Crystal Structure of the Vibrio cholerae Cytolysin (VCC) Pro-toxin and its Assembly into a Heptameric Transmembrane PoreOlson, R., Gouaux, E.
(2005) J.Mol.Biol. 350: 997-1016
- PubMed: 15978620
- DOI: 10.1016/j.jmb.2005.05.045
- PubMed Abstract:
Pathogenic Vibrio cholerae secrete V. cholerae cytolysin (VCC), an 80 kDa pro-toxin that assembles into an oligomeric pore on target cell membranes following proteolytic cleavage and interaction with cell surface receptors. To gain insight into the a ...
Pathogenic Vibrio cholerae secrete V. cholerae cytolysin (VCC), an 80 kDa pro-toxin that assembles into an oligomeric pore on target cell membranes following proteolytic cleavage and interaction with cell surface receptors. To gain insight into the activation and targeting activities of VCC, we solved the crystal structure of the pro-toxin at 2.3A by X-ray diffraction. The core cytolytic domain of VCC shares a fold similar to the staphylococcal pore-forming toxins, but in VCC an amino-terminal pro-domain and two carboxy-terminal lectin domains decorate the cytolytic domain. The pro-domain masks a protomer surface that likely participates in inter-protomer interactions in the cytolytic oligomer, thereby explaining why proteolytic cleavage and movement of the pro-domain is necessary for toxin activation. A single beta-octyl glucoside molecule outlines a possible receptor binding site on one lectin domain, and removal of this domain leads to a tenfold decrease in lytic activity toward rabbit erythrocytes. VCC activated by proteolytic cleavage assembles into an oligomeric species upon addition of soybean asolectin/cholesterol liposomes and this oligomer was purified in detergent micelles. Analytical ultracentrifugation and crystallographic analysis indicate that the resulting VCC oligomer is a heptamer. Taken together, these studies define the architecture of a pore forming toxin and associated lectin domains, confirm the stoichiometry of the assembled oligomer as heptameric, and suggest a common mechanism of assembly for staphylococcal and Vibrio cytolytic toxins.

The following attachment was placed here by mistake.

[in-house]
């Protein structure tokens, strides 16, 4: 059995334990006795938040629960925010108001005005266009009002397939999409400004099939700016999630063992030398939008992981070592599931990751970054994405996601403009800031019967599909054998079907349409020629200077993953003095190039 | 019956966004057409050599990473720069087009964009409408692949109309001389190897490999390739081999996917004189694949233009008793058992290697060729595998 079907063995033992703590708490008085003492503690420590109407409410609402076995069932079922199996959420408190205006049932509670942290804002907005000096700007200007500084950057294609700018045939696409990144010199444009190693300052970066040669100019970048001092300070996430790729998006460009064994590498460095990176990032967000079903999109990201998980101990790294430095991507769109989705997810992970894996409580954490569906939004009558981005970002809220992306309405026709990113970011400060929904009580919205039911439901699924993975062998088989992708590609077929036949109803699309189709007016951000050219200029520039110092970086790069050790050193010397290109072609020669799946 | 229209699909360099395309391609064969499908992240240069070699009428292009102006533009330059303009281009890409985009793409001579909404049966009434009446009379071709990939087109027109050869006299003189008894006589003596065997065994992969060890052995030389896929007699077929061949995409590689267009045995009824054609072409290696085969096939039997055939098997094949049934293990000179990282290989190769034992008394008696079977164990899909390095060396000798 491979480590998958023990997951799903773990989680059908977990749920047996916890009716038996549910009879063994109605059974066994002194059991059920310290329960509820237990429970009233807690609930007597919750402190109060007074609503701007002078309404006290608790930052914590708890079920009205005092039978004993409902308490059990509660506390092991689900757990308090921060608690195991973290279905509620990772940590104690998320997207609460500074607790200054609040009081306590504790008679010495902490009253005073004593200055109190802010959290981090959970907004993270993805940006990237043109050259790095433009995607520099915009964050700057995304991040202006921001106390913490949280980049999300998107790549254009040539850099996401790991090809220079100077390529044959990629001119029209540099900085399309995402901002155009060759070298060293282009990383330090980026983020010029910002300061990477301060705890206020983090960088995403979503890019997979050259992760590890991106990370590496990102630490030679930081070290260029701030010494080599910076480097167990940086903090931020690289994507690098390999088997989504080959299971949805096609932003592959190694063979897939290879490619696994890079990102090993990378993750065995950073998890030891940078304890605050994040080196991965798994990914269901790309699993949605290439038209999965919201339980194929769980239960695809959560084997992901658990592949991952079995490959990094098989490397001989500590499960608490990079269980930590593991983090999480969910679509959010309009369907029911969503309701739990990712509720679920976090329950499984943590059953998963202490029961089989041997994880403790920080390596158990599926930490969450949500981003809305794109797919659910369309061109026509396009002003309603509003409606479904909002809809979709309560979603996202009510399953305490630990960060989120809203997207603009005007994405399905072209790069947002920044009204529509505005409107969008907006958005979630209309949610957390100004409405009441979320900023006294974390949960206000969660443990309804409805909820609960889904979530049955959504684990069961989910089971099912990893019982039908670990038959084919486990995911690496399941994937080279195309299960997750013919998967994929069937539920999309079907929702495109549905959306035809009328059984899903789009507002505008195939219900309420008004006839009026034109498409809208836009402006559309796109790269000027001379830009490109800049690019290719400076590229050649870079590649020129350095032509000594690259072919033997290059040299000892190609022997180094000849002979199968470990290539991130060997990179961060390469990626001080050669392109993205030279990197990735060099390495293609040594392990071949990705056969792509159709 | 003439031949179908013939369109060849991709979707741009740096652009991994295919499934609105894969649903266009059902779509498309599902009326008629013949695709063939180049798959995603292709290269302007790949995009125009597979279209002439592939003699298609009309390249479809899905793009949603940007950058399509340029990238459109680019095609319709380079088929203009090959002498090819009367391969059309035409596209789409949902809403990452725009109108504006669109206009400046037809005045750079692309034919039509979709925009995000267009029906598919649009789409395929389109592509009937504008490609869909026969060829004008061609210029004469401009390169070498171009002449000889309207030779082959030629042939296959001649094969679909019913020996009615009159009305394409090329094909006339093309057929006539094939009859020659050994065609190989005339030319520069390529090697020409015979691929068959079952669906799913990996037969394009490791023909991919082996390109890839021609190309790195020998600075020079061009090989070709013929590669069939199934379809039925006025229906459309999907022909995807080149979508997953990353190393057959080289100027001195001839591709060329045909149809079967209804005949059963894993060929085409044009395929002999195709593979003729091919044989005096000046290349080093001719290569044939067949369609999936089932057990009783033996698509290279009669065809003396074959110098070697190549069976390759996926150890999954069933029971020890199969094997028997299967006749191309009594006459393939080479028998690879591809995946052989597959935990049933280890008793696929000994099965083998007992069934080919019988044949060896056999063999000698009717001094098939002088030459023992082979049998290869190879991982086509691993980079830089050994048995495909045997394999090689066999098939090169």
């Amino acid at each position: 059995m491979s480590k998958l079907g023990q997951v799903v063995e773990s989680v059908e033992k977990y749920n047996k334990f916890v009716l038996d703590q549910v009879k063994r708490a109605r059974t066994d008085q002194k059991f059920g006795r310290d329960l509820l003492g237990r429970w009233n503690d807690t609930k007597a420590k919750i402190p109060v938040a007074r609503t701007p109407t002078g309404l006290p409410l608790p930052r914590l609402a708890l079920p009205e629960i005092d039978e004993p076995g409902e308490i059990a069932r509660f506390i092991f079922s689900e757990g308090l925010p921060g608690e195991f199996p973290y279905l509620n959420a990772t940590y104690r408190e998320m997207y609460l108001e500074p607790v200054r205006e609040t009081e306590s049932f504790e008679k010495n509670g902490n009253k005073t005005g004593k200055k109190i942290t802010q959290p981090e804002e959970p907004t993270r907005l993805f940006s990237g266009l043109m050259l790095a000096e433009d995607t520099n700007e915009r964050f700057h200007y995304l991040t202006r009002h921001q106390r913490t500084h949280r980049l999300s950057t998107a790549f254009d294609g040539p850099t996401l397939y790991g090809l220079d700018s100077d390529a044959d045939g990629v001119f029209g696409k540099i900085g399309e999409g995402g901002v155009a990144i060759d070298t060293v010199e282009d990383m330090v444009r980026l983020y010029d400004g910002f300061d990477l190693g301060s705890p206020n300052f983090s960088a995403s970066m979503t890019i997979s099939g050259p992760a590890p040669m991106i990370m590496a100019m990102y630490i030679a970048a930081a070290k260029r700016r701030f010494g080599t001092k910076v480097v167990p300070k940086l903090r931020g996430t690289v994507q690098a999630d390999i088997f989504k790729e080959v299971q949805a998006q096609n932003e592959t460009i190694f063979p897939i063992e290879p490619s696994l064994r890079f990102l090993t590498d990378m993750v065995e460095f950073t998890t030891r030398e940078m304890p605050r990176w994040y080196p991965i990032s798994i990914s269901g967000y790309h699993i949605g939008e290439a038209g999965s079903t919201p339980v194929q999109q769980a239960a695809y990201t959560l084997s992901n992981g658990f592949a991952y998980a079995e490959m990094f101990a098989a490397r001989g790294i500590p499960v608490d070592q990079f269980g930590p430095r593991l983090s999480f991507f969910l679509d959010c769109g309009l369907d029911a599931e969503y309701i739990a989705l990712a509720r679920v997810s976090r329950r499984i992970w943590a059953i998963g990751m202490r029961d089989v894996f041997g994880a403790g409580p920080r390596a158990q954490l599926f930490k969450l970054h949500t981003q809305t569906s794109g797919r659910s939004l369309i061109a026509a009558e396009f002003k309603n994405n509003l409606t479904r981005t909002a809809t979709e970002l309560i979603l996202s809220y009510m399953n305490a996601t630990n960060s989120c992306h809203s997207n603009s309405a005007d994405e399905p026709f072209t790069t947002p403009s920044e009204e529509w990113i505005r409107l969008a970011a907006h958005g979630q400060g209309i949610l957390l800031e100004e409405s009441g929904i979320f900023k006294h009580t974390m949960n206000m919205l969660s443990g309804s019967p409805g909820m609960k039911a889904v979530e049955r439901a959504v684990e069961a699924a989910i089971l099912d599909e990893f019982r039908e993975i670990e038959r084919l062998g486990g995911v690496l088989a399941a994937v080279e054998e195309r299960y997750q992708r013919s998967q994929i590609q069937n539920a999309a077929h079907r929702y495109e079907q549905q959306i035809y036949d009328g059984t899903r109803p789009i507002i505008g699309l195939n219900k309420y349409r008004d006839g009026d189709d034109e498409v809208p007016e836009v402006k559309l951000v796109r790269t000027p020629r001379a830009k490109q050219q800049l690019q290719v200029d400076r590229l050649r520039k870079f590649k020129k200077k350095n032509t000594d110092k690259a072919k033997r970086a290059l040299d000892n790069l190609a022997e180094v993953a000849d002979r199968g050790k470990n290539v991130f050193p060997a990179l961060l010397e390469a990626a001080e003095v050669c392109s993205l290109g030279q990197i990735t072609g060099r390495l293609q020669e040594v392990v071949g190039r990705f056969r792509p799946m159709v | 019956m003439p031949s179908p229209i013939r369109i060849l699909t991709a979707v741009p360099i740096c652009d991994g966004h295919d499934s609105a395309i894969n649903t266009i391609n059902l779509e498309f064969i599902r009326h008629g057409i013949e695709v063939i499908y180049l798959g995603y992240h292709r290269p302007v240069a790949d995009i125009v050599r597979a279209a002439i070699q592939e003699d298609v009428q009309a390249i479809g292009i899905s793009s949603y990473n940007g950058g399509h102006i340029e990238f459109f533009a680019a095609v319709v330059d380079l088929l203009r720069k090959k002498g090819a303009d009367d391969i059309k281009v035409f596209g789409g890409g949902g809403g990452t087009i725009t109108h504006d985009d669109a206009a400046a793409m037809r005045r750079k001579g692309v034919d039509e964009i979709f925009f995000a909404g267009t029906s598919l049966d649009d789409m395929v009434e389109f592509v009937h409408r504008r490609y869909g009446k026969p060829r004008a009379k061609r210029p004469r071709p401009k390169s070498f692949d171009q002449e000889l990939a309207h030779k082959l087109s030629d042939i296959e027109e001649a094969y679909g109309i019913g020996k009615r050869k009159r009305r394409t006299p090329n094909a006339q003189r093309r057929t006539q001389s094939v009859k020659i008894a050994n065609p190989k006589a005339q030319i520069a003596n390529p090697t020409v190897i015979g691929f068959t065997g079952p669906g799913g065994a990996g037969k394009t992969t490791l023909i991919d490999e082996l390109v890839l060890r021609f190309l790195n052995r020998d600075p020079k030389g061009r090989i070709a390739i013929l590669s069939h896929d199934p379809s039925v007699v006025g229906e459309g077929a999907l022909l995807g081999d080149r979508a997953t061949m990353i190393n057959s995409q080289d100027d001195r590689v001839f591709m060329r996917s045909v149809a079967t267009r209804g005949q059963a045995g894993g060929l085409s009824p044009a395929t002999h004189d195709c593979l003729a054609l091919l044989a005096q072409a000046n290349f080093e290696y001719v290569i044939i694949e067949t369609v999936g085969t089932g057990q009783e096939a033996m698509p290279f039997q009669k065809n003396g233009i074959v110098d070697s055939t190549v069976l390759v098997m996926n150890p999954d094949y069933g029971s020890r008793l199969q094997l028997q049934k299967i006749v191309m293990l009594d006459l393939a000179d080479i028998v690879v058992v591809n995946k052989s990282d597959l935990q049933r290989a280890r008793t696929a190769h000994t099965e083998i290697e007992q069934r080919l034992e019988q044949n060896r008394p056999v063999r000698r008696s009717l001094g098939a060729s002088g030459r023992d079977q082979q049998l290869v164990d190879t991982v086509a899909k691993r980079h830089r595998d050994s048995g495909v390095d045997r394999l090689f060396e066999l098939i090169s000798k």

Department of Biochemistry and Molecular Biophysics, Columbia University, 650 W. 168th Street, New York, NY 10032, USA.